Above: Kingston (CJ Photo)
By the Caribbean Journal staff
The Caribbean is increasingly looking to the creative sector for pathways to growth; Jamaica should be no different in this regard, according to Harold Davis, deputy chief executive officer of the Jamaica Business Development Corporation.
Davis, who was speaking in Kingston earlier this week, said Jamaica’s “indigenous and endogenous products and services inspired from these products and facilities form the basis of what we think is sustainable competitiveness for us as a country.”
Globally, the creative industry is estimated to account for more than 7 percent of GDP, according to State Minister for Industry Sharon Ffolkes-Abrahams.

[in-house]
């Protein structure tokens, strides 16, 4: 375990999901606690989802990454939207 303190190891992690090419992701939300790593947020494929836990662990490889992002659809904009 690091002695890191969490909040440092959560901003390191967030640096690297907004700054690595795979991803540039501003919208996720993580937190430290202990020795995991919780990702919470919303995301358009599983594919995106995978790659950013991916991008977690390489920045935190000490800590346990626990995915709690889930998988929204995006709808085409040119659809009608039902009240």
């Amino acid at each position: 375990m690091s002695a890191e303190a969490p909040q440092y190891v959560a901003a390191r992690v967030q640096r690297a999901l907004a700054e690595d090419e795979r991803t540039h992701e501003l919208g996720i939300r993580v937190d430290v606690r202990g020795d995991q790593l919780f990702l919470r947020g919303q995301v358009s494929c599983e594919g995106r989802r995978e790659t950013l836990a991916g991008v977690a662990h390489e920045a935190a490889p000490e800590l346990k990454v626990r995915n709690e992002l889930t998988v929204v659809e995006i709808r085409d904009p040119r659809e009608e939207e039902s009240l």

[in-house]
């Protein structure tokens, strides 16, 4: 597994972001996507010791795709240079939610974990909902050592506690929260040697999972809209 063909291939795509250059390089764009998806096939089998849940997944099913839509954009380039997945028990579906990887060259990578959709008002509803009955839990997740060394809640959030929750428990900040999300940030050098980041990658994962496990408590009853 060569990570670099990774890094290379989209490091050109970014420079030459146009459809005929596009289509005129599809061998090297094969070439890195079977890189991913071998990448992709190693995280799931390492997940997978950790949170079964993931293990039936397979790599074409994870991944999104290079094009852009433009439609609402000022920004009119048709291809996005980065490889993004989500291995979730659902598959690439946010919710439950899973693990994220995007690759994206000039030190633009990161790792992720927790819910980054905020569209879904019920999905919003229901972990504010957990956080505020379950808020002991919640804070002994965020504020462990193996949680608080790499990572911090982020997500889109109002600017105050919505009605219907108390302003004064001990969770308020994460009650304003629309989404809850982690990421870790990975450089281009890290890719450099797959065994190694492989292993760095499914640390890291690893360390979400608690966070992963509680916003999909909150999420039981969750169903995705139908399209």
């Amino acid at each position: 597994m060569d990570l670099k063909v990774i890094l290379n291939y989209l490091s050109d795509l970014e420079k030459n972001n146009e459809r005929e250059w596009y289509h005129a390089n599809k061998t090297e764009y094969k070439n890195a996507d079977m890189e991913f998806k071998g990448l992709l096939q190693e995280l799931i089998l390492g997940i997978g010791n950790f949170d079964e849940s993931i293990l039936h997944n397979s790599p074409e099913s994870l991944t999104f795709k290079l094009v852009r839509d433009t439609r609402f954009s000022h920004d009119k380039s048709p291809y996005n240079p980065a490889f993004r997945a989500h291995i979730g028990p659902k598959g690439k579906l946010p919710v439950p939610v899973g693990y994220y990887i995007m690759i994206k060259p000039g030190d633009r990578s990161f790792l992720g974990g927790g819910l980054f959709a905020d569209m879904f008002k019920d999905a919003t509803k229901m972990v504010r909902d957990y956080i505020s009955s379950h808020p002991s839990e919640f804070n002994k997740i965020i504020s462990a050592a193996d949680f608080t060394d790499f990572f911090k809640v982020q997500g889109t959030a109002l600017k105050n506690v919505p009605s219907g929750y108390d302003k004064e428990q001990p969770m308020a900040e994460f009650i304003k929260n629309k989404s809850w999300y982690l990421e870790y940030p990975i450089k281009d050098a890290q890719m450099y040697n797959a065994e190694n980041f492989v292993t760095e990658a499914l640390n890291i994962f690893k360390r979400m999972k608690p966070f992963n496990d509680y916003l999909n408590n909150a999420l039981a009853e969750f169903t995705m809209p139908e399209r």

“The process through which new ideas are generated and successfully introduced in the marketplace is a primary driver of economic growth and national competitiveness and we must continue to create a framework that encourages new ideas and protect the rights of all Jamaicans,” she said. “The creative works remain a viable resource that need to be given more protection to sustain our economies and societies.”
Last year, Jamaica Prime Minister Portia Simpson Miller said the government would soon establish a National Commission on Cultural and Creative Industries.
“We have to take a new approach to how we treat our cultural and creative industries,” she said at the time.